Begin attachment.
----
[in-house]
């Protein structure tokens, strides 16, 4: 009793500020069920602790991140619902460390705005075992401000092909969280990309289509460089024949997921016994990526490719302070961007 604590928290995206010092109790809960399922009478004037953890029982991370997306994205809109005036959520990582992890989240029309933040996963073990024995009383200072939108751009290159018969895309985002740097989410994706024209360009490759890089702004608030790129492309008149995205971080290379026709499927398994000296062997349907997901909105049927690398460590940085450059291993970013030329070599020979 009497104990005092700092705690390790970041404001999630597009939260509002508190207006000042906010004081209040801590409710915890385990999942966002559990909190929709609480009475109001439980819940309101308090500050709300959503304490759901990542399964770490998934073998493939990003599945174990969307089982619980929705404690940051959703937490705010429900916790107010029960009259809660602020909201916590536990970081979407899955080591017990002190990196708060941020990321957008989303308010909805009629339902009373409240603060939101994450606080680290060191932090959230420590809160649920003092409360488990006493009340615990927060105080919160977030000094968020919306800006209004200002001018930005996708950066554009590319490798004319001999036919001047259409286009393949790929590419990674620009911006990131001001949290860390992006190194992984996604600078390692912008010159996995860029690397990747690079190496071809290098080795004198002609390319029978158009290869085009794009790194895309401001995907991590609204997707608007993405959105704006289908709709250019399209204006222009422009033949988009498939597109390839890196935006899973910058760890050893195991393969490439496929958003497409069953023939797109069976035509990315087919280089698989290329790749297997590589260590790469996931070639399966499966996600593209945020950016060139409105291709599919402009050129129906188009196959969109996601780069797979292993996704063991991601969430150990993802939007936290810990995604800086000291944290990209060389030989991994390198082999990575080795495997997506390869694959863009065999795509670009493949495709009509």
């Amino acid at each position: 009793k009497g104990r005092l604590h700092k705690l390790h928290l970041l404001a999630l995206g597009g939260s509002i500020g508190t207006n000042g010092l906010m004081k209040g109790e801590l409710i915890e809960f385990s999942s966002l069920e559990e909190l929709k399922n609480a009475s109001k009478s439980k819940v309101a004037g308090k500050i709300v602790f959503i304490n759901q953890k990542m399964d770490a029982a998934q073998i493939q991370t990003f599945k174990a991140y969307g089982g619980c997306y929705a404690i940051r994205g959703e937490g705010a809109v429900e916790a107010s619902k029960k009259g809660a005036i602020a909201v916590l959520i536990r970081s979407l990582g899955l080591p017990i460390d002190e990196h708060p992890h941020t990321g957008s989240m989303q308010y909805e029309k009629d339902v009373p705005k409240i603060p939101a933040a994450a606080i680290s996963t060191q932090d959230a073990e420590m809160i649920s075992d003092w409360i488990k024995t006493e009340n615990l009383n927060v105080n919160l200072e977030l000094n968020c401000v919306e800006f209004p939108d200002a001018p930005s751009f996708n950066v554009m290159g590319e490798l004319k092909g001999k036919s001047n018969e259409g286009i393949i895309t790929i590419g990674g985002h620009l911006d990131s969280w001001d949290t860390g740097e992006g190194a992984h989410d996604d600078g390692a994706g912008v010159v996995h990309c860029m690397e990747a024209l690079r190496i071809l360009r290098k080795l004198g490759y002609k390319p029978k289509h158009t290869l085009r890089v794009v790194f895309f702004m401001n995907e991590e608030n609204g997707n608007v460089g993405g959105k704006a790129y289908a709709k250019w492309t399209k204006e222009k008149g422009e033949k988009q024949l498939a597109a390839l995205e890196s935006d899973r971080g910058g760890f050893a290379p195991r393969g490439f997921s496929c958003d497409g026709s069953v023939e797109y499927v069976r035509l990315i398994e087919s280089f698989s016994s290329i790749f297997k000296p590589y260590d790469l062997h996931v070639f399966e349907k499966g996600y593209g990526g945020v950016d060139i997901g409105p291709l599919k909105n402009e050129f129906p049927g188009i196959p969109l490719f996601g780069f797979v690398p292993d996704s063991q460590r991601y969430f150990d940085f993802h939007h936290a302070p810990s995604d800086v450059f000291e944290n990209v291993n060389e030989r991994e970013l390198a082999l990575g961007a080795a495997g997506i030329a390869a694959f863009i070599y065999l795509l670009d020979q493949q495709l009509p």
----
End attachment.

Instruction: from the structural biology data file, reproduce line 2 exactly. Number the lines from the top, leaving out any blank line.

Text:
């Protein structure tokens, strides 16, 4: 009793500020069920602790991140619902460390705005075992401000092909969280990309289509460089024949997921016994990526490719302070961007 604590928290995206010092109790809960399922009478004037953890029982991370997306994205809109005036959520990582992890989240029309933040996963073990024995009383200072939108751009290159018969895309985002740097989410994706024209360009490759890089702004608030790129492309008149995205971080290379026709499927398994000296062997349907997901909105049927690398460590940085450059291993970013030329070599020979 009497104990005092700092705690390790970041404001999630597009939260509002508190207006000042906010004081209040801590409710915890385990999942966002559990909190929709609480009475109001439980819940309101308090500050709300959503304490759901990542399964770490998934073998493939990003599945174990969307089982619980929705404690940051959703937490705010429900916790107010029960009259809660602020909201916590536990970081979407899955080591017990002190990196708060941020990321957008989303308010909805009629339902009373409240603060939101994450606080680290060191932090959230420590809160649920003092409360488990006493009340615990927060105080919160977030000094968020919306800006209004200002001018930005996708950066554009590319490798004319001999036919001047259409286009393949790929590419990674620009911006990131001001949290860390992006190194992984996604600078390692912008010159996995860029690397990747690079190496071809290098080795004198002609390319029978158009290869085009794009790194895309401001995907991590609204997707608007993405959105704006289908709709250019399209204006222009422009033949988009498939597109390839890196935006899973910058760890050893195991393969490439496929958003497409069953023939797109069976035509990315087919280089698989290329790749297997590589260590790469996931070639399966499966996600593209945020950016060139409105291709599919402009050129129906188009196959969109996601780069797979292993996704063991991601969430150990993802939007936290810990995604800086000291944290990209060389030989991994390198082999990575080795495997997506390869694959863009065999795509670009493949495709009509």